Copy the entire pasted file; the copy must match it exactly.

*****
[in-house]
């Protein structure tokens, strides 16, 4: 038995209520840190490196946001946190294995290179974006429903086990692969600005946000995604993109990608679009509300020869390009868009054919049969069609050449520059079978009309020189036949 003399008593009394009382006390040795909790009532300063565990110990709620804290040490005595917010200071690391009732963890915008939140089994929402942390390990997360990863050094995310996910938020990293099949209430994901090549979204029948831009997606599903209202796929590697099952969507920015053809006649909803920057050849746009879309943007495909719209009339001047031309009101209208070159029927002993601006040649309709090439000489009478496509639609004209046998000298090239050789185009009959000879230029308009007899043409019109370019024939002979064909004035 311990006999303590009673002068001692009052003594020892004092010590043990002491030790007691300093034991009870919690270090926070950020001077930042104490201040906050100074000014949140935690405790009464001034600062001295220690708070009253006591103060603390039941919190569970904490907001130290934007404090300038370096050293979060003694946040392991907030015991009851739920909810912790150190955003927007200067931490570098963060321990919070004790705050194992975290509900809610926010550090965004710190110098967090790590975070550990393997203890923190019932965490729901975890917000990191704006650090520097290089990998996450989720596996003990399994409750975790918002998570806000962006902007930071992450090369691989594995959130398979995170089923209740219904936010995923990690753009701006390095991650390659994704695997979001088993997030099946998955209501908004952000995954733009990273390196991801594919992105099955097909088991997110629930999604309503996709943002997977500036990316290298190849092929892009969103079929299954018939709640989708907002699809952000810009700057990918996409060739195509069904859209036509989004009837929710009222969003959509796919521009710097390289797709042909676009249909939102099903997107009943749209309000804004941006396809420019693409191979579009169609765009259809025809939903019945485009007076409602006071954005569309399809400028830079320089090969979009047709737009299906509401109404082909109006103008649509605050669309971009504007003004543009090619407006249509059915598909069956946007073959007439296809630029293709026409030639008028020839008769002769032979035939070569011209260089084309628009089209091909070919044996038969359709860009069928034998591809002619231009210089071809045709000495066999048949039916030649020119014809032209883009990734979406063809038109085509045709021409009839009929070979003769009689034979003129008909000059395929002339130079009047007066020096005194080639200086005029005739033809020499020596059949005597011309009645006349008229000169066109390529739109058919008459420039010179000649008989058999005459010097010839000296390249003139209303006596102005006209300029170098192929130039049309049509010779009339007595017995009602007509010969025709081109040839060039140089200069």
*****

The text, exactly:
[in-house]
């Protein structure tokens, strides 16, 4: 038995209520840190490196946001946190294995290179974006429903086990692969600005946000995604993109990608679009509300020869390009868009054919049969069609050449520059079978009309020189036949 003399008593009394009382006390040795909790009532300063565990110990709620804290040490005595917010200071690391009732963890915008939140089994929402942390390990997360990863050094995310996910938020990293099949209430994901090549979204029948831009997606599903209202796929590697099952969507920015053809006649909803920057050849746009879309943007495909719209009339001047031309009101209208070159029927002993601006040649309709090439000489009478496509639609004209046998000298090239050789185009009959000879230029308009007899043409019109370019024939002979064909004035 311990006999303590009673002068001692009052003594020892004092010590043990002491030790007691300093034991009870919690270090926070950020001077930042104490201040906050100074000014949140935690405790009464001034600062001295220690708070009253006591103060603390039941919190569970904490907001130290934007404090300038370096050293979060003694946040392991907030015991009851739920909810912790150190955003927007200067931490570098963060321990919070004790705050194992975290509900809610926010550090965004710190110098967090790590975070550990393997203890923190019932965490729901975890917000990191704006650090520097290089990998996450989720596996003990399994409750975790918002998570806000962006902007930071992450090369691989594995959130398979995170089923209740219904936010995923990690753009701006390095991650390659994704695997979001088993997030099946998955209501908004952000995954733009990273390196991801594919992105099955097909088991997110629930999604309503996709943002997977500036990316290298190849092929892009969103079929299954018939709640989708907002699809952000810009700057990918996409060739195509069904859209036509989004009837929710009222969003959509796919521009710097390289797709042909676009249909939102099903997107009943749209309000804004941006396809420019693409191979579009169609765009259809025809939903019945485009007076409602006071954005569309399809400028830079320089090969979009047709737009299906509401109404082909109006103008649509605050669309971009504007003004543009090619407006249509059915598909069956946007073959007439296809630029293709026409030639008028020839008769002769032979035939070569011209260089084309628009089209091909070919044996038969359709860009069928034998591809002619231009210089071809045709000495066999048949039916030649020119014809032209883009990734979406063809038109085509045709021409009839009929070979003769009689034979003129008909000059395929002339130079009047007066020096005194080639200086005029005739033809020499020596059949005597011309009645006349008229000169066109390529739109058919008459420039010179000649008989058999005459010097010839000296390249003139209303006596102005006209300029170098192929130039049309049509010779009339007595017995009602007509010969025709081109040839060039140089200069």